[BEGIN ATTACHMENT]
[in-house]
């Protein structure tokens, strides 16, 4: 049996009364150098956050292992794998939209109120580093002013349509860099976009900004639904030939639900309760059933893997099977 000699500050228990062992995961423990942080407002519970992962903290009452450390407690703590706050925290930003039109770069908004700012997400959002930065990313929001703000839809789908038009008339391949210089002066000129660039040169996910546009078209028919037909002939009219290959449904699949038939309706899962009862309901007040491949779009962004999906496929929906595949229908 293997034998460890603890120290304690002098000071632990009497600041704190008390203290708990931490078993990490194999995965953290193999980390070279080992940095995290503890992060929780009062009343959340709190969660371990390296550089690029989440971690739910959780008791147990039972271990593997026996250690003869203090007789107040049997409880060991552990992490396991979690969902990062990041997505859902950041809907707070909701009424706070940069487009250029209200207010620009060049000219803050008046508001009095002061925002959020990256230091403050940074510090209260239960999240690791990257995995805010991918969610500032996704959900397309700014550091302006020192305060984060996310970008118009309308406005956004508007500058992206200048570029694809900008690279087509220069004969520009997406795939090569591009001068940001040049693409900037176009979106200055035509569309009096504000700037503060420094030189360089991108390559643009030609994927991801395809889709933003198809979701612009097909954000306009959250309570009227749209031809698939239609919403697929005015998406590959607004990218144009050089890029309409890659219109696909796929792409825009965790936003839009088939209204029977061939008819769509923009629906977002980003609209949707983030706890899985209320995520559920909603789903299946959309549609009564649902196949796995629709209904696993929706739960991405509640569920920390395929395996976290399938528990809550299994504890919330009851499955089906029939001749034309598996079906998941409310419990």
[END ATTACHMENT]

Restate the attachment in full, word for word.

[in-house]
């Protein structure tokens, strides 16, 4: 049996009364150098956050292992794998939209109120580093002013349509860099976009900004639904030939639900309760059933893997099977 000699500050228990062992995961423990942080407002519970992962903290009452450390407690703590706050925290930003039109770069908004700012997400959002930065990313929001703000839809789908038009008339391949210089002066000129660039040169996910546009078209028919037909002939009219290959449904699949038939309706899962009862309901007040491949779009962004999906496929929906595949229908 293997034998460890603890120290304690002098000071632990009497600041704190008390203290708990931490078993990490194999995965953290193999980390070279080992940095995290503890992060929780009062009343959340709190969660371990390296550089690029989440971690739910959780008791147990039972271990593997026996250690003869203090007789107040049997409880060991552990992490396991979690969902990062990041997505859902950041809907707070909701009424706070940069487009250029209200207010620009060049000219803050008046508001009095002061925002959020990256230091403050940074510090209260239960999240690791990257995995805010991918969610500032996704959900397309700014550091302006020192305060984060996310970008118009309308406005956004508007500058992206200048570029694809900008690279087509220069004969520009997406795939090569591009001068940001040049693409900037176009979106200055035509569309009096504000700037503060420094030189360089991108390559643009030609994927991801395809889709933003198809979701612009097909954000306009959250309570009227749209031809698939239609919403697929005015998406590959607004990218144009050089890029309409890659219109696909796929792409825009965790936003839009088939209204029977061939008819769509923009629906977002980003609209949707983030706890899985209320995520559920909603789903299946959309549609009564649902196949796995629709209904696993929706739960991405509640569920920390395929395996976290399938528990809550299994504890919330009851499955089906029939001749034309598996079906998941409310419990």